In a dramatic move to quell parents' fears, Los Angeles school officials said they will temporarily replace the entire staff of an elementary school south of downtown Los Angeles, where two teachers have been accused of lewd acts against students.
Los Angeles Unified School District Supt. John Deasy announced the action at a tense public meeting Monday evening in which Miramonte Elementary School parents chanted "cover-up!" and accused the school system of failing to protect their children.
Some parents said they were alarmed by reports that students had complained about one of the accused teachers several times in the last two decades.
"My trust level is at zero," Cassini Quarles, the mother of a third-grader, said outside the meeting, which was held at a nearby high school.
The staffing shake-up marks an attempt to rebuild community confidence as detectives and school officials continue their investigations.
More than a quarter of the students enrolled at Miramonte didn't show up Monday as parents kept them home. On Monday night, some parents applauded the removal of the school's staff as a good first step.
Officials emphasized that no other educators at the school are under suspicion but that a bold act was needed to help remove the cloud over Miramonte.
"I cannot have another student tell me he is afraid," Deasy told parents at the meeting.
"The primary responsibility, bar none, is safety and support.... Clearly, several individuals have violated the most sacred trust we have," Deasy said.
The school has 150 teachers and administrators and about 1,500 students, making it one of the largest elementary schools in Los Angeles.
The move could be temporary. Many, maybe all, of the current Miramonte staff will be returned to the school eventually, officials said. In the interim, their places will be filled by teachers and other workers on a rehiring list.
The Miramonte staff will continue to be paid and for the time being will move to a nearby campus that is under construction.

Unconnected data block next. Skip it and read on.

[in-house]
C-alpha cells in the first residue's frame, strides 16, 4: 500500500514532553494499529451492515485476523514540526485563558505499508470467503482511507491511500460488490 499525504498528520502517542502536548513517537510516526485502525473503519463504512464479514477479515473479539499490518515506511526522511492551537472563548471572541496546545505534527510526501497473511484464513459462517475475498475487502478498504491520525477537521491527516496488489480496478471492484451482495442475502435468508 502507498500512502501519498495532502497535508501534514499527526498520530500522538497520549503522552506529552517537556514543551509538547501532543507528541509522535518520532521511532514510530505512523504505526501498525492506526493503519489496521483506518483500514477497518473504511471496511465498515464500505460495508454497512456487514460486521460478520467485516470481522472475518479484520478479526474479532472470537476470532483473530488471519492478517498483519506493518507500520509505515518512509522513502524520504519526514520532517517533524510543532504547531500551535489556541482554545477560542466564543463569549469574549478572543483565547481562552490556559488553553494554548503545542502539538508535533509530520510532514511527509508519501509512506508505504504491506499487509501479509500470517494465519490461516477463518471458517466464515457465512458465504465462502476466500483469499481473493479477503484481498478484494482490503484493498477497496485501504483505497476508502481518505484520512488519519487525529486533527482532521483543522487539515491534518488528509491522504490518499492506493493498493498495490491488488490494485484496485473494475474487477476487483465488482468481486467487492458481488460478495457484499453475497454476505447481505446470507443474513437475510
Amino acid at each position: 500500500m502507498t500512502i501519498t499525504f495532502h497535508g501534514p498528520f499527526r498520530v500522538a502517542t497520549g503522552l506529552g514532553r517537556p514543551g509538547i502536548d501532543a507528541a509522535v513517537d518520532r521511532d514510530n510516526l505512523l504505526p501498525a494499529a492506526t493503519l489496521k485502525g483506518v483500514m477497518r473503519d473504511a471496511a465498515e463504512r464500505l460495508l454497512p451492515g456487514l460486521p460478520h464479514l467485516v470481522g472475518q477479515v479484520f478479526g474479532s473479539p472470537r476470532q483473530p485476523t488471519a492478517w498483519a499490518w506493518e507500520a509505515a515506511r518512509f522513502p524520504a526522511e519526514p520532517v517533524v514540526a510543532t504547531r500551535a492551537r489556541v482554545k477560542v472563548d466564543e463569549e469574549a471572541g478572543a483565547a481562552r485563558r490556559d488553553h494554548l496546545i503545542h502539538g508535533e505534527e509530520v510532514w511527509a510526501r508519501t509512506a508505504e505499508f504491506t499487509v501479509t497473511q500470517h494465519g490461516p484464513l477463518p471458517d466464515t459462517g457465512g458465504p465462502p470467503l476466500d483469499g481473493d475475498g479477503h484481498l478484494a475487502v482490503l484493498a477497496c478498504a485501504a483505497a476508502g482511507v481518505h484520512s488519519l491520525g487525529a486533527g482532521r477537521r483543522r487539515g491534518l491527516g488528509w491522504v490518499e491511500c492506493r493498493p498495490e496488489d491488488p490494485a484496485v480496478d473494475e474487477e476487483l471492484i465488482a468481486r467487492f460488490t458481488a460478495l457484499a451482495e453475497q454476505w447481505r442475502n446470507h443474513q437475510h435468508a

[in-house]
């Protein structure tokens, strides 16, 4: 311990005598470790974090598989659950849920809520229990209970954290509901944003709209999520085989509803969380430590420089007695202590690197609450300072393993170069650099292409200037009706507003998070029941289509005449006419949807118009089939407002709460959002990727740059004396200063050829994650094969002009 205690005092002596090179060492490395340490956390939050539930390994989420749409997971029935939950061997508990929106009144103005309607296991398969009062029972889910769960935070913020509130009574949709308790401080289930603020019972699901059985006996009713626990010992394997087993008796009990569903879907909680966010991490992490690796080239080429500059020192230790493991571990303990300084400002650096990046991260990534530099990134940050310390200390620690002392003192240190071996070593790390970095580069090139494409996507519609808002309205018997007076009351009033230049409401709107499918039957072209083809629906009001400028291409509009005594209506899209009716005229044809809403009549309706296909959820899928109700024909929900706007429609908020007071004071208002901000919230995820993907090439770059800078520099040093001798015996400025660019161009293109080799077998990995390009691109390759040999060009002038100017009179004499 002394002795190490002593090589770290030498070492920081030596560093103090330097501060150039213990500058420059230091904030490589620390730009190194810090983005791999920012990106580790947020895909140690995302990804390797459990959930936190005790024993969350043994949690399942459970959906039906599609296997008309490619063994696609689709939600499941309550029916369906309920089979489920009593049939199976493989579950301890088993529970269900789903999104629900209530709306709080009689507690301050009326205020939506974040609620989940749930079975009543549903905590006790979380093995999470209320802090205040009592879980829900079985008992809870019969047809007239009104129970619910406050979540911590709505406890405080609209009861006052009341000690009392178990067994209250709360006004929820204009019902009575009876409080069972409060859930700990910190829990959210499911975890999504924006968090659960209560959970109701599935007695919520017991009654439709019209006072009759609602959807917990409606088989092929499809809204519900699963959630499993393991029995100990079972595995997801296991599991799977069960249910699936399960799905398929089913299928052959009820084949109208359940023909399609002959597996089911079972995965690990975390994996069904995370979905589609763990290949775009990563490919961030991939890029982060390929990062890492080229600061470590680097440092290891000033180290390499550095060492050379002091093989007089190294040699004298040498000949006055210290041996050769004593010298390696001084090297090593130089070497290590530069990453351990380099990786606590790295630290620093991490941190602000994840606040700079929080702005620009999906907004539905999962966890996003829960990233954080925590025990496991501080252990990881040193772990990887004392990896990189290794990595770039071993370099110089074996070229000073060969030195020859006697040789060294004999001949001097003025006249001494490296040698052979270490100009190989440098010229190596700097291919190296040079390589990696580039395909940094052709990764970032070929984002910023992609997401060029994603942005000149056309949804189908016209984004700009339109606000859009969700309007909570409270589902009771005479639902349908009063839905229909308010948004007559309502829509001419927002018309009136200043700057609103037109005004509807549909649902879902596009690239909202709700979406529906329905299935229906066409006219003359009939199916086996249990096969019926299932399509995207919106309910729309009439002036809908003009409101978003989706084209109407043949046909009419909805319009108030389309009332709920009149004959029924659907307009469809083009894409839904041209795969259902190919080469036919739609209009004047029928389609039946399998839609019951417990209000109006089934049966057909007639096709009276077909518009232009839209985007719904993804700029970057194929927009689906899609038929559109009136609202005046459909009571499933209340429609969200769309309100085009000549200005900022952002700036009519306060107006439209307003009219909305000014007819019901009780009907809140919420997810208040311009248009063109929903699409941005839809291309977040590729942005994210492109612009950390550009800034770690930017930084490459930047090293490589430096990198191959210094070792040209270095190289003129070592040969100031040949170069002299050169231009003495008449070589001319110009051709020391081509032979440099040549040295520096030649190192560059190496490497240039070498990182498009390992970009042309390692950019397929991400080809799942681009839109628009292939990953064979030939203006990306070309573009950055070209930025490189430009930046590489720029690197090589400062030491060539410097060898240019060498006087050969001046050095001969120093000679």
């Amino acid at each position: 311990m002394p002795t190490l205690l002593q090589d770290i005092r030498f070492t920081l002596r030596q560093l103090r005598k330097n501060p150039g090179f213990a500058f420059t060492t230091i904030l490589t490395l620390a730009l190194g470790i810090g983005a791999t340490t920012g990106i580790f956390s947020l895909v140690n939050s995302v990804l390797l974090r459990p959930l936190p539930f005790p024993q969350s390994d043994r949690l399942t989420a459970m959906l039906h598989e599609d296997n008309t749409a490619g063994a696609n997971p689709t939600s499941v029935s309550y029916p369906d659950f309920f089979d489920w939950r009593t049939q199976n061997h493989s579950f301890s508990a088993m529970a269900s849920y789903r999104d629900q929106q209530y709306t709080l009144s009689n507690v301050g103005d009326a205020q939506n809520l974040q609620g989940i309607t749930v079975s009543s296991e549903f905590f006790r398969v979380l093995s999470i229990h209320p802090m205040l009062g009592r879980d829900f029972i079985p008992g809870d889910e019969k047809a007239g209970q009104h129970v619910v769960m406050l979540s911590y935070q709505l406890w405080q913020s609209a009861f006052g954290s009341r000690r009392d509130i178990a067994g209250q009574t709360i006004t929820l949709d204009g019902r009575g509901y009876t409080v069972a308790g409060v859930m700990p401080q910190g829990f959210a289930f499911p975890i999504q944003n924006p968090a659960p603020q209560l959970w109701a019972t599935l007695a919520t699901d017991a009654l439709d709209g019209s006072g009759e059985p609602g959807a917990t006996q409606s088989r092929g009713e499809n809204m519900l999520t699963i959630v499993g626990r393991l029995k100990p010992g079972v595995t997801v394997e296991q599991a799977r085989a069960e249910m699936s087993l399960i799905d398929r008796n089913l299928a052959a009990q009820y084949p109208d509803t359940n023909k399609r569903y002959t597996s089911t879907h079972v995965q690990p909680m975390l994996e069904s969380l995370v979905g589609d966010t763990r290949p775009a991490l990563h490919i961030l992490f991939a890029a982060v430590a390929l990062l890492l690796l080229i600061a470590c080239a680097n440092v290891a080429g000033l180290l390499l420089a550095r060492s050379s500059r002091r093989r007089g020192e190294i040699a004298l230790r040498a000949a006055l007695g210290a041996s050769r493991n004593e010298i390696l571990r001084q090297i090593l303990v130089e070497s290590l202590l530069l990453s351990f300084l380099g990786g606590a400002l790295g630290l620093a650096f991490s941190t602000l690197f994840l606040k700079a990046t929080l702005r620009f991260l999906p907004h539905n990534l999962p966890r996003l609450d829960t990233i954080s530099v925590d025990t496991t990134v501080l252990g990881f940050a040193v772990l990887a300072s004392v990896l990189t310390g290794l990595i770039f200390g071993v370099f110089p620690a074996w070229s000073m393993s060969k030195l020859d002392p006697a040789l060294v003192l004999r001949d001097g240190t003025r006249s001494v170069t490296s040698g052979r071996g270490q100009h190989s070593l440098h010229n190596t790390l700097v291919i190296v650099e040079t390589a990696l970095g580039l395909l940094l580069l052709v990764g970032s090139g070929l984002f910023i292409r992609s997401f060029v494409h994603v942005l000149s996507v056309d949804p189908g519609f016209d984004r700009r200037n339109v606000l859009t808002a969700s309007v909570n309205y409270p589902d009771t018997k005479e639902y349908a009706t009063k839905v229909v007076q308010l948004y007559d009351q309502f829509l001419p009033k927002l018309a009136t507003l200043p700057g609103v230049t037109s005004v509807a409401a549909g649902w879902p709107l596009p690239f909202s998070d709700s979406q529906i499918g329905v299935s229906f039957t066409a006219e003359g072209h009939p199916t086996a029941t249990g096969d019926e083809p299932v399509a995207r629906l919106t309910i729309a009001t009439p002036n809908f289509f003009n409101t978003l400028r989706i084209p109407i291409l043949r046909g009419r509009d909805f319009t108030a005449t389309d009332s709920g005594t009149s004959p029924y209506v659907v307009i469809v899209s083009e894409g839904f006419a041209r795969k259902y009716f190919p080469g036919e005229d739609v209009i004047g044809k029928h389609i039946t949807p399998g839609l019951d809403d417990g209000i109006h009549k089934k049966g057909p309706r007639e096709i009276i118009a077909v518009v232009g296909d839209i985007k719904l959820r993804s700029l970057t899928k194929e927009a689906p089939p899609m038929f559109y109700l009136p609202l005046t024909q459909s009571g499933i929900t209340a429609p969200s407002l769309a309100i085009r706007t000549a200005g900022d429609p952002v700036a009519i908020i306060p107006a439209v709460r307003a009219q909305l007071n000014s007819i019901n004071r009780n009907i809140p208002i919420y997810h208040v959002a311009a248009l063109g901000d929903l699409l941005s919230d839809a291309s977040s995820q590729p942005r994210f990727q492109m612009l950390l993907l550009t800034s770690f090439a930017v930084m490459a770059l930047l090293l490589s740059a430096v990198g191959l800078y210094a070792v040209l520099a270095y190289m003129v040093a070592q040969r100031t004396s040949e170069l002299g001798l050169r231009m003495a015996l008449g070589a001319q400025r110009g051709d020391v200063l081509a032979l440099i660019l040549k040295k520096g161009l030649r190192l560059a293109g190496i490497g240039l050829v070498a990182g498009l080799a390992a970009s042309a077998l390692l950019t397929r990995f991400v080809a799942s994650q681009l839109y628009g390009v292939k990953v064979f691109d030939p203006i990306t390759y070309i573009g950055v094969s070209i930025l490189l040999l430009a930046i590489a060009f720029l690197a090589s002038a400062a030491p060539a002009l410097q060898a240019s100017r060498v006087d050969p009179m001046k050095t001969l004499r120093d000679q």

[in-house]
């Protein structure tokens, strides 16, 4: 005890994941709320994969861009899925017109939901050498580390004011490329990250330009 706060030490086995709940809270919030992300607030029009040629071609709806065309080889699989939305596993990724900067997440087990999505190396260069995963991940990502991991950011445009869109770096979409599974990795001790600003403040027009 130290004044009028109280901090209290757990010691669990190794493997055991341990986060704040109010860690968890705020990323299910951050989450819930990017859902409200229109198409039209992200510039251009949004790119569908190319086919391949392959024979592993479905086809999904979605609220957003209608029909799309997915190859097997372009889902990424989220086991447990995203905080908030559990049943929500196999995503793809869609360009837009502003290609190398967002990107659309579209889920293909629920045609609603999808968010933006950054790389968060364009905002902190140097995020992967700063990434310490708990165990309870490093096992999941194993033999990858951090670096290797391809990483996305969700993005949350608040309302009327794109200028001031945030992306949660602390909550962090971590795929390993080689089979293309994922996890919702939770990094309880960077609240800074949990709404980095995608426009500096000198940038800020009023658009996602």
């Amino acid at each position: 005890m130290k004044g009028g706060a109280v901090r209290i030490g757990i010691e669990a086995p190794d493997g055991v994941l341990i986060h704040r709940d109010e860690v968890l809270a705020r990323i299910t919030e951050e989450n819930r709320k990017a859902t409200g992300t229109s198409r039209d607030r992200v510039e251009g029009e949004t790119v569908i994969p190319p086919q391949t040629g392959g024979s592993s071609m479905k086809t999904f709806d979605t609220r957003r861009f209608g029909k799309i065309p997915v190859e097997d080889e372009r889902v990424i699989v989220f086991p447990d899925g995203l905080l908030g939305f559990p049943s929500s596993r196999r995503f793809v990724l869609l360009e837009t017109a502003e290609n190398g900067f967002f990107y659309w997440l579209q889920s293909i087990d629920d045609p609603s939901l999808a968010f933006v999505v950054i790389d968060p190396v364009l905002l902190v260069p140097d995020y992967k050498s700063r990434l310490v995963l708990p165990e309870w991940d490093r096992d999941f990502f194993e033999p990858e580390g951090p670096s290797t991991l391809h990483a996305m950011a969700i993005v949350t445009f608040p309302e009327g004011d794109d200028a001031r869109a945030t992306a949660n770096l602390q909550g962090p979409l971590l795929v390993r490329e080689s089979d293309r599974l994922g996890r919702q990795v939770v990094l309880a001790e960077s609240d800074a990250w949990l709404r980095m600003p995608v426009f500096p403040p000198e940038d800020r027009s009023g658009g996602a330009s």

Miramonte will be closed for the next two days during the transition. Officials plan to have the new teachers and administrators in place by Thursday. Once students return, each will be interviewed by the district, and a psychiatric social worker will be present in every classroom, Deasy said.
For the students who showed up for school Monday morning, it was a day like no other.
As students walked into the school, they passed a row of police officers, television cameras and a demonstration by angry parents. The protesters shouted into megaphones and hoisted a large banner that read: "We the Parents Demand Our Children Be Protected From Lewd Teachers at LAUSD."
Attorneys have also descended upon the campus, some holding an impromptu press conference on behalf of parents and alleged victims of the teachers.
Parents described days of talking to their children about the allegations and trying to determine if they were victims.
"Instead of asking, 'Did you learn something today?' I asked, 'Did someone touch you?'" said Nancy Linares, 41, whose granddaughter attends the school.
Every day since the scandal broke, Lisa and Eddie Carmona have been asking their son about his former third-grade teacher, Mark Berndt, who faces 23 felony counts for allegedly blindfolding, gagging and spoon-feeding semen to students; the evidence includes photographs he took of the students.